RiteAid, Food Lion to cover up racy magazine covers

by christiannewsjournal
Rite Aid

Rite Aid and Food Lion announced they will start placing Cosmopolitan magazines behind blinders to hide the magazine’s inappropriate covers and content.

The National Center on Sexual Exploitation (NCSE) and Victoria Hearst, granddaughter of Hearst Corporation founder William Randolph Hearst, ran a campaign called “Cosmo Harms Minors” that inspired the move. NCSE began its battle for Cosmopolitan, to be placed in wrappers and not sold to minors in 2013.

“This is a pretty significant victory and a step forward,” NCSE executive director Dawn Hawkins said. “With the leadership of Rite Aid and Food Lion, we hope other retailers would follow suit.”

Since the campaign launched, Hawkins said, they contacted 30 retailers around the country, including Wal-Mart. The retail store responded last week saying it has a long-standing policy of covering the magazines. But a visit to four different Wal-Mart branches across the country showed otherwise.

“I expect that Wal-Mart will start enforcing it as well,” Hawkins said. “We just have to show them it’s not enforced.”

The policy change in two retail stores is a victory for Hearst and NCSE, but Hearst still sees room for more action. “I pray that they will do the right thing and either stop selling the magazine or obey the Material Harmful To Minors laws in each state, which forbid the sale of magazines like Cosmopolitan to anyone under 18 years old,” Hearst said in a written statement.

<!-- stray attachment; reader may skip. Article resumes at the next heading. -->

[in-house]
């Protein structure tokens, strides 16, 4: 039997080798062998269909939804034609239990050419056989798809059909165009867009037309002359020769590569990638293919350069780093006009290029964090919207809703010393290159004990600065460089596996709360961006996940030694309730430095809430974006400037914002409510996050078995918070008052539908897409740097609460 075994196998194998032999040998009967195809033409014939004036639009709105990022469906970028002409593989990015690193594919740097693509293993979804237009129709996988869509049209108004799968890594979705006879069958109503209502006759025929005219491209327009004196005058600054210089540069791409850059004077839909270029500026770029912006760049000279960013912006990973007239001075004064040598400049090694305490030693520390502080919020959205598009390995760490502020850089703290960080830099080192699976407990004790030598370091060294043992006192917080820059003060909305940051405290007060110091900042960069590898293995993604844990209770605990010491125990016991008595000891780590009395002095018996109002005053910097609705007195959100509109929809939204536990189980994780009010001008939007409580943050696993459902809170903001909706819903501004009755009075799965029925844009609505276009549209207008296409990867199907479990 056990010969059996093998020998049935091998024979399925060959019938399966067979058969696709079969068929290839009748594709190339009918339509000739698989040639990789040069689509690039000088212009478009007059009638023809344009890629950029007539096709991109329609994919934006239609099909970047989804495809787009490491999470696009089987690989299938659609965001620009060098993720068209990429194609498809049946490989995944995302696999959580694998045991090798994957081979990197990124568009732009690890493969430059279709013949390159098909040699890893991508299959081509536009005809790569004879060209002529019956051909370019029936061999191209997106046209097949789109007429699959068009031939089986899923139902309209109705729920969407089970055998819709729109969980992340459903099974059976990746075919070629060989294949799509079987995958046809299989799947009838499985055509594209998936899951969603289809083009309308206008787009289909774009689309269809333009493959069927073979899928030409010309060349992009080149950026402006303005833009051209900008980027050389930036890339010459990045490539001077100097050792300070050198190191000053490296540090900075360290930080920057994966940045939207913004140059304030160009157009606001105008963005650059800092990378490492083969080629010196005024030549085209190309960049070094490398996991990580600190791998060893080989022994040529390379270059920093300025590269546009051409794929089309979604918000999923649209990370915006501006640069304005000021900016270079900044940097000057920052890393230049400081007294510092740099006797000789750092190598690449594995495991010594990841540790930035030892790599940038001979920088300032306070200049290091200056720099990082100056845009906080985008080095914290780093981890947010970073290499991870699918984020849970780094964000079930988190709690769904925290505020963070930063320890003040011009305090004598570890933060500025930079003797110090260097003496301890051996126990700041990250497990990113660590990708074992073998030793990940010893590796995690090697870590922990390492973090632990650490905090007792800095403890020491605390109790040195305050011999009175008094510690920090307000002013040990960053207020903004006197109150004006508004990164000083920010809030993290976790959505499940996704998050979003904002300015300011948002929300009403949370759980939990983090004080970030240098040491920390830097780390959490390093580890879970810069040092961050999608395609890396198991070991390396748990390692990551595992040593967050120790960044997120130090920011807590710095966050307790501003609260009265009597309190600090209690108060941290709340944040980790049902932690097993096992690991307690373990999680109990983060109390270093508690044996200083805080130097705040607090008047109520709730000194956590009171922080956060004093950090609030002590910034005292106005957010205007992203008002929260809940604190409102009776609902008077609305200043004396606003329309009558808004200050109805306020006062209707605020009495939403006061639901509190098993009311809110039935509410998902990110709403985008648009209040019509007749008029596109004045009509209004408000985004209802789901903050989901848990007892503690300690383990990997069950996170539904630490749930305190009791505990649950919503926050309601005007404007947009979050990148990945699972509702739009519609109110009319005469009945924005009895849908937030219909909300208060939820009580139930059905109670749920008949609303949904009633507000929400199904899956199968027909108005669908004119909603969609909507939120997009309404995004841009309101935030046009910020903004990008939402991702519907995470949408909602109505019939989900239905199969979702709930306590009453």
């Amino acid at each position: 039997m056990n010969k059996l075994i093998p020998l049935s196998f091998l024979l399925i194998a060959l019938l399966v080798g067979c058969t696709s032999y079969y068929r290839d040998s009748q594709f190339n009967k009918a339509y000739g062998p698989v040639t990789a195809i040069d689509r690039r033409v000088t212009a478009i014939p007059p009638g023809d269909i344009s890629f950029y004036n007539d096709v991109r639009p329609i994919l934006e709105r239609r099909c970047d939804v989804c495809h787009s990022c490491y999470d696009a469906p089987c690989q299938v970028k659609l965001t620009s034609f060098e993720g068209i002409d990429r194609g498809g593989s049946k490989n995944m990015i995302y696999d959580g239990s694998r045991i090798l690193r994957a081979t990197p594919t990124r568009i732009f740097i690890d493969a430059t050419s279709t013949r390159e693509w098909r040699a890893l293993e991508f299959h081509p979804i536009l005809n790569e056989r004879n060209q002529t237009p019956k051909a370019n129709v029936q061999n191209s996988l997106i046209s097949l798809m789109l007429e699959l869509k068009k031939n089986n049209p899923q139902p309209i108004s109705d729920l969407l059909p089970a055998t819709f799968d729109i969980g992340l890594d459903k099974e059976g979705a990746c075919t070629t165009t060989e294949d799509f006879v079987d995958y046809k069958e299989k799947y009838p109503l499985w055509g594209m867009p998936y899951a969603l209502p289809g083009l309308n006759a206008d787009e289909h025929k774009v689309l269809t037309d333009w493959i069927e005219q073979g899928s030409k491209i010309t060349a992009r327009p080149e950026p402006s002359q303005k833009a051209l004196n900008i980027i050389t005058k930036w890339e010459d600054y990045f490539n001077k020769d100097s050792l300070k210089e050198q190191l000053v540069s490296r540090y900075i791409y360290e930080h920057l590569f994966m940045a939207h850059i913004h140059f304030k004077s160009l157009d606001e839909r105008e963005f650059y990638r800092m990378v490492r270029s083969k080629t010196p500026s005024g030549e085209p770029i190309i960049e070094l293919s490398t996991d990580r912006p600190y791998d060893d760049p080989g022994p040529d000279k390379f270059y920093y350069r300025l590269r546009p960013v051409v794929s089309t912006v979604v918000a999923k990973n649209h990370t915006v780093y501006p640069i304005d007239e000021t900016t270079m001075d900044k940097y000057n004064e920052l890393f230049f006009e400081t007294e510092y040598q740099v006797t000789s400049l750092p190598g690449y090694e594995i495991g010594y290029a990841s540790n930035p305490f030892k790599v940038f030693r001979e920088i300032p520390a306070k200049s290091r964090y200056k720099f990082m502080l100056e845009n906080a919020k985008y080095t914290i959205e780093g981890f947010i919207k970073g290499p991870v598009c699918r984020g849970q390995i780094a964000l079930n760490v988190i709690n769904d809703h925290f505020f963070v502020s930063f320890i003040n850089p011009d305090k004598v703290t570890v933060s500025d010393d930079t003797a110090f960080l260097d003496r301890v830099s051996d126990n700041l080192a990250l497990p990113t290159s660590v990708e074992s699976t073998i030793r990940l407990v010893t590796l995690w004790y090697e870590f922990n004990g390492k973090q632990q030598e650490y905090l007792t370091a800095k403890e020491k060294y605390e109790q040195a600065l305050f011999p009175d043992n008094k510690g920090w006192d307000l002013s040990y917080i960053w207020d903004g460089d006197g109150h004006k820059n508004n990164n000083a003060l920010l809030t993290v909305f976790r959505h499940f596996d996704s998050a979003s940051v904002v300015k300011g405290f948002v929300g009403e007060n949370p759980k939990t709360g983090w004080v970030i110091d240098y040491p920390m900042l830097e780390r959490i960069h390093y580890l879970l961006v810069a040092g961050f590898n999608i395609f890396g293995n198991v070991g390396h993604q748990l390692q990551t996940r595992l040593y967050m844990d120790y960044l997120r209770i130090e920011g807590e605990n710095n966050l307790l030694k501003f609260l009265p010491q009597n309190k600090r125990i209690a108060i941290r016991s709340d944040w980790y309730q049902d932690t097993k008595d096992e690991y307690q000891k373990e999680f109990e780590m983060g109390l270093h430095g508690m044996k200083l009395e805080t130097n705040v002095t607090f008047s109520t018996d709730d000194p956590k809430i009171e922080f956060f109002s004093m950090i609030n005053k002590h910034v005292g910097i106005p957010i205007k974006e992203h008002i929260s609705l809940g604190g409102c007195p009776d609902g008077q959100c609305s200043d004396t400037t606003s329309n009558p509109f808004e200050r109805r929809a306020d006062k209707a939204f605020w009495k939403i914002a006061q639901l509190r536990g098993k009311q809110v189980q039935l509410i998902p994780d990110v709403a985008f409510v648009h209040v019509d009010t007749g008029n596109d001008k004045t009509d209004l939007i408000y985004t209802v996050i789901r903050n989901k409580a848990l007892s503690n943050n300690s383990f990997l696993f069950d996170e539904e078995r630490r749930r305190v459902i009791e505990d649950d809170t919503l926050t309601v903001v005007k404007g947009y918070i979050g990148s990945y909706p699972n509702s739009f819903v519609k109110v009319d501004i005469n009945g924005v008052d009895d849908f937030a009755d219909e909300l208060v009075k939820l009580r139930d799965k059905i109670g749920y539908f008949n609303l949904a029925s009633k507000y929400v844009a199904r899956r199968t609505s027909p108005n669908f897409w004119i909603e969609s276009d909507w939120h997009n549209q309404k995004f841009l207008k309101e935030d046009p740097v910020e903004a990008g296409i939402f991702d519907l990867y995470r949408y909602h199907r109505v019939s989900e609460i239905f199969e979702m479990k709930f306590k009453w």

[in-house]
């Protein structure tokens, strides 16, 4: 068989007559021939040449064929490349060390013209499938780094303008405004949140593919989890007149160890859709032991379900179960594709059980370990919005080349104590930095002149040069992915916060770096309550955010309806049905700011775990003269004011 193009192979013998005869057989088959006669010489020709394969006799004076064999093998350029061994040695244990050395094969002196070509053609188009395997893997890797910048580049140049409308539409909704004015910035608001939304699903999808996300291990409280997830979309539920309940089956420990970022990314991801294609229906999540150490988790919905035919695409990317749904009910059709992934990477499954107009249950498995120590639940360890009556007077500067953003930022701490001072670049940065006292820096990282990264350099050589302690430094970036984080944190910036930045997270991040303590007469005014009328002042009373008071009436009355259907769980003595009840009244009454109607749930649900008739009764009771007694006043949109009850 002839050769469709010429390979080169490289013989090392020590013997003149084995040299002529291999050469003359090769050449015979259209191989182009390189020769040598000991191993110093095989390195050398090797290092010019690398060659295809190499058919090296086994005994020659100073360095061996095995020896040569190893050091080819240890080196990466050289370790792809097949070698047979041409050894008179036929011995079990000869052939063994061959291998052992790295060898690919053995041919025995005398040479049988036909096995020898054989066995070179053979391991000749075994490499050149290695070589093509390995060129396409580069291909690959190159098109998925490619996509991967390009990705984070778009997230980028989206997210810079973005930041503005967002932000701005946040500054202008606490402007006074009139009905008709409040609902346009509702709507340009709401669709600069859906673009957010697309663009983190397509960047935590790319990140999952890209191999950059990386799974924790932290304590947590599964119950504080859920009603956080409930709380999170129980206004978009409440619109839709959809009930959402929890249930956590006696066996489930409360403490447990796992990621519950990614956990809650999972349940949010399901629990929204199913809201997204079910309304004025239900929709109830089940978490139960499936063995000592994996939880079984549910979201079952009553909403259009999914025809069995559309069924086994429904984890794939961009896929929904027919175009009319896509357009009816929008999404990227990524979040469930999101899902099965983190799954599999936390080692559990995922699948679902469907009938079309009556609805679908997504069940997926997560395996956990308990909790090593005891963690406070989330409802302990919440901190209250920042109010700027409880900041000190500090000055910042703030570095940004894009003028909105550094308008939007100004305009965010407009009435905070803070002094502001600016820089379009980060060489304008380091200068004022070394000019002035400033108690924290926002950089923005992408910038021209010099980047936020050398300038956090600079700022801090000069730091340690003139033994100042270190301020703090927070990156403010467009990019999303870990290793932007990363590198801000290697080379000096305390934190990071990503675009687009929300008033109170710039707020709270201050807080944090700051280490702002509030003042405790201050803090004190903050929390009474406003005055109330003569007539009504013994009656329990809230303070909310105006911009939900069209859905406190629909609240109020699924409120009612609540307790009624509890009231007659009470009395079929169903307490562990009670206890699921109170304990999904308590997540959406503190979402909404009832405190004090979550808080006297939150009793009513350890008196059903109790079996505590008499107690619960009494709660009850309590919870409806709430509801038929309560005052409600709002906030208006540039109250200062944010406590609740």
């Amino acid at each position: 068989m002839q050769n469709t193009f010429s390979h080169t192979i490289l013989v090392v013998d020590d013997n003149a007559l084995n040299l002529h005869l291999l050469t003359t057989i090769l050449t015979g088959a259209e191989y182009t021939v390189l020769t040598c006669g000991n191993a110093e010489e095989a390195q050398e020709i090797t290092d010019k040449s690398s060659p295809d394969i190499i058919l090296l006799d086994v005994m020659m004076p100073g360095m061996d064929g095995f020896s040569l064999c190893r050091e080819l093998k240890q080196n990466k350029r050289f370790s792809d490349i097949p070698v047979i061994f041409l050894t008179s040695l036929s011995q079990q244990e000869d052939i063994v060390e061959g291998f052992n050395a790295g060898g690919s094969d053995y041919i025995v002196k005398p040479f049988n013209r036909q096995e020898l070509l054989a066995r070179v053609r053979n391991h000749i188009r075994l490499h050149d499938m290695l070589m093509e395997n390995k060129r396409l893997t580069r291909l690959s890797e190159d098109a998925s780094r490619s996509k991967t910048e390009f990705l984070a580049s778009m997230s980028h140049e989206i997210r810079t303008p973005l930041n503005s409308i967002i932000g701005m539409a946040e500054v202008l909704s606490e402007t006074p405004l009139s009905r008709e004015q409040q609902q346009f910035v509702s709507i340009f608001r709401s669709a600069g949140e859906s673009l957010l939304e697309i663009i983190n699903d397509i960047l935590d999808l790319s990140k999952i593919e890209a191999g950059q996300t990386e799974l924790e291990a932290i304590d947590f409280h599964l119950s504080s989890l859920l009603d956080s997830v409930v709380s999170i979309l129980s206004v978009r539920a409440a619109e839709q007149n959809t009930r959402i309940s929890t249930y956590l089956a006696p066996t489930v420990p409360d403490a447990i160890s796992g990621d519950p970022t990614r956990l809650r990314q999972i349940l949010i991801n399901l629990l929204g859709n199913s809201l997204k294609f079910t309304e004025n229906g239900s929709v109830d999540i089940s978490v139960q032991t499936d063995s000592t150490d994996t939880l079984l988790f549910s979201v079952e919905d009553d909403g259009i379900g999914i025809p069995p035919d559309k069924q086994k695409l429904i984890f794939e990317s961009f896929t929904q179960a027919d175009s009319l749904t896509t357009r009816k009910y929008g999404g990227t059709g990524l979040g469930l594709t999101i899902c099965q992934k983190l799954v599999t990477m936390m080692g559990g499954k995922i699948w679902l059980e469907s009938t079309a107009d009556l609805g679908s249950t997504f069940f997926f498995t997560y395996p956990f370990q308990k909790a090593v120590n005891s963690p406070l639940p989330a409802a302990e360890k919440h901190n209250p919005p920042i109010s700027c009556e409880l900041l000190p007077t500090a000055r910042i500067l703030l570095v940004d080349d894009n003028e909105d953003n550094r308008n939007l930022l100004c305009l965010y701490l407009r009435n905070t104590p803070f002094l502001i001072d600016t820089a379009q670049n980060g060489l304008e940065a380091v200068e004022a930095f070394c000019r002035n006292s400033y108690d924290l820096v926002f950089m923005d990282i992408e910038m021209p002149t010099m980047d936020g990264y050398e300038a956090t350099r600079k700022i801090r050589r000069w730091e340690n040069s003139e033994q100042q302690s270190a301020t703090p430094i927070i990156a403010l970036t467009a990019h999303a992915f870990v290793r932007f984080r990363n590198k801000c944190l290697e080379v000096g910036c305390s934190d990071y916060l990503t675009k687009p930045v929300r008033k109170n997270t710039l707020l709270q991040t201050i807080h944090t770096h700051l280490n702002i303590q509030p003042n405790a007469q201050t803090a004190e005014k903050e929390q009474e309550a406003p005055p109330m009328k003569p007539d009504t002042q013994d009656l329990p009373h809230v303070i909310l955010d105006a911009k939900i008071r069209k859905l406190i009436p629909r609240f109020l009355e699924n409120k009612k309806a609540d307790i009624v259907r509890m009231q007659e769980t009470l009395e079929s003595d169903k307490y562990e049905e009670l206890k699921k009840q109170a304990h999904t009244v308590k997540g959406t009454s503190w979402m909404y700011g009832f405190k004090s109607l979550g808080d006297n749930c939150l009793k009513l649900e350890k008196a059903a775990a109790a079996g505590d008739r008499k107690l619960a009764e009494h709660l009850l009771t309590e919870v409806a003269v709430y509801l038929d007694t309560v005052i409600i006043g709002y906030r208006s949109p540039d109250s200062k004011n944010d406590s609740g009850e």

NCSE conducted a nationwide poll in April that showed more than half of the participants believe Cosmopolitans’s cover and content are inappropriate for viewers of all ages.

Hawkins explained they had on several occasions written letters to Cosmopolitan without any response. So they changed tactics and went after the retailers.

“That seems to be paying off,” Hawkins said.

Hearst Corporation created Cosmopolitan in 1886 as a family and home economics publication for women. In the 1960s, the magazine underwent rebranding after the then-editor Helen Gurley Brown took over.

— by Onize Ohikere

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